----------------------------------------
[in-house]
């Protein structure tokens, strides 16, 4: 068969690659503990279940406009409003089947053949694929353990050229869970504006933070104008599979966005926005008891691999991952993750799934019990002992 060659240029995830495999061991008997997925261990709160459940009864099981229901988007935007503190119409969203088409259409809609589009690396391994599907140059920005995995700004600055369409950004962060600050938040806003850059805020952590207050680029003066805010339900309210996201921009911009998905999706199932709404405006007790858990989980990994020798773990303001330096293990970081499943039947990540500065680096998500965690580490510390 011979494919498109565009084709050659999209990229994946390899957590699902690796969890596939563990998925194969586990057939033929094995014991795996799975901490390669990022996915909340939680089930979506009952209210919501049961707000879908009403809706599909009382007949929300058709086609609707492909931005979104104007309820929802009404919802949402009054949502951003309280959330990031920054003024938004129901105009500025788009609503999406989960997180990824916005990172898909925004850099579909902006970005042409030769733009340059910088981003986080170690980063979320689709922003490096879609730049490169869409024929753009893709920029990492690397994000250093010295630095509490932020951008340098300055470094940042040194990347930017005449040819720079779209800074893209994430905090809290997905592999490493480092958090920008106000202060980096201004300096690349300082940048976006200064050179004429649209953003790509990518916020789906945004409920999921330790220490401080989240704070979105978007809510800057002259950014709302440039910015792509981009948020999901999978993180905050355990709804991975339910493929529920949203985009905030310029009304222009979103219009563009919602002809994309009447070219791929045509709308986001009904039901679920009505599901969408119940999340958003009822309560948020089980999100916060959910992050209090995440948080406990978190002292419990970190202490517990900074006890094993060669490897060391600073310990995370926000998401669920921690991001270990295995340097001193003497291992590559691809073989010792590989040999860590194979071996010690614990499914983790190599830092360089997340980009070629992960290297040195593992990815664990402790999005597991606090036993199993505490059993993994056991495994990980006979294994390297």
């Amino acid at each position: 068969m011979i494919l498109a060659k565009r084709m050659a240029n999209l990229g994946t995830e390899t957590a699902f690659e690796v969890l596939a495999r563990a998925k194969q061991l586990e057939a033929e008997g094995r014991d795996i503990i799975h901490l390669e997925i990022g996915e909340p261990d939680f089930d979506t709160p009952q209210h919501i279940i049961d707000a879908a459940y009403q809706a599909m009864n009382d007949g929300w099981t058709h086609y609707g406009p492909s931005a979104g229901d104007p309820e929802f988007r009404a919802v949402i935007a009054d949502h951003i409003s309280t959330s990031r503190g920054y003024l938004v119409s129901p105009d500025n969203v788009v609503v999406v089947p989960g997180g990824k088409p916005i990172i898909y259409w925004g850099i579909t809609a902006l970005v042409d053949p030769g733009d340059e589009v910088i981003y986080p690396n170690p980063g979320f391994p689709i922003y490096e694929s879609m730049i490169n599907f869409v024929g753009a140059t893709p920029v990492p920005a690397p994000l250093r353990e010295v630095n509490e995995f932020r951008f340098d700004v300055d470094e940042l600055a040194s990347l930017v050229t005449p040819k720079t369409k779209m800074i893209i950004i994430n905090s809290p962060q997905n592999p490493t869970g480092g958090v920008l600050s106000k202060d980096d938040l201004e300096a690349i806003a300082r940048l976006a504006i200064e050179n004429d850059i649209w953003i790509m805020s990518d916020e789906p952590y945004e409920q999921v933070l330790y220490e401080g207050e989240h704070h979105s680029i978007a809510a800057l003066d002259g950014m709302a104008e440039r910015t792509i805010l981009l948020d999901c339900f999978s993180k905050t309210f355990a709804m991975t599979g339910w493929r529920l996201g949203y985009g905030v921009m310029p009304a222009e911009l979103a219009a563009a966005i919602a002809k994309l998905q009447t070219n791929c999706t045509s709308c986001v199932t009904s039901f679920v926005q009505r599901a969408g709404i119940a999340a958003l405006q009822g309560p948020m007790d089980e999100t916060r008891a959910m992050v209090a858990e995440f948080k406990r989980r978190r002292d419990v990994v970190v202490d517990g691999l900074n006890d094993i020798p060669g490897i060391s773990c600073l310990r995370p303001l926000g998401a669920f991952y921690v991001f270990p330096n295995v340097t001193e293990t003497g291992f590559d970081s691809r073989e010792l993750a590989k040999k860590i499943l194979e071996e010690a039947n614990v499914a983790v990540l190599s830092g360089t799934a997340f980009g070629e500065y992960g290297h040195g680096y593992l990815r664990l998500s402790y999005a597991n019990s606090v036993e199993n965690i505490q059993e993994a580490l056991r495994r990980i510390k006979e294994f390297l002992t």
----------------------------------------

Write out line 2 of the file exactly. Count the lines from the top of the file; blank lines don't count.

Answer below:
């Protein structure tokens, strides 16, 4: 068969690659503990279940406009409003089947053949694929353990050229869970504006933070104008599979966005926005008891691999991952993750799934019990002992 060659240029995830495999061991008997997925261990709160459940009864099981229901988007935007503190119409969203088409259409809609589009690396391994599907140059920005995995700004600055369409950004962060600050938040806003850059805020952590207050680029003066805010339900309210996201921009911009998905999706199932709404405006007790858990989980990994020798773990303001330096293990970081499943039947990540500065680096998500965690580490510390 011979494919498109565009084709050659999209990229994946390899957590699902690796969890596939563990998925194969586990057939033929094995014991795996799975901490390669990022996915909340939680089930979506009952209210919501049961707000879908009403809706599909009382007949929300058709086609609707492909931005979104104007309820929802009404919802949402009054949502951003309280959330990031920054003024938004129901105009500025788009609503999406989960997180990824916005990172898909925004850099579909902006970005042409030769733009340059910088981003986080170690980063979320689709922003490096879609730049490169869409024929753009893709920029990492690397994000250093010295630095509490932020951008340098300055470094940042040194990347930017005449040819720079779209800074893209994430905090809290997905592999490493480092958090920008106000202060980096201004300096690349300082940048976006200064050179004429649209953003790509990518916020789906945004409920999921330790220490401080989240704070979105978007809510800057002259950014709302440039910015792509981009948020999901999978993180905050355990709804991975339910493929529920949203985009905030310029009304222009979103219009563009919602002809994309009447070219791929045509709308986001009904039901679920009505599901969408119940999340958003009822309560948020089980999100916060959910992050209090995440948080406990978190002292419990970190202490517990900074006890094993060669490897060391600073310990995370926000998401669920921690991001270990295995340097001193003497291992590559691809073989010792590989040999860590194979071996010690614990499914983790190599830092360089997340980009070629992960290297040195593992990815664990402790999005597991606090036993199993505490059993993994056991495994990980006979294994390297």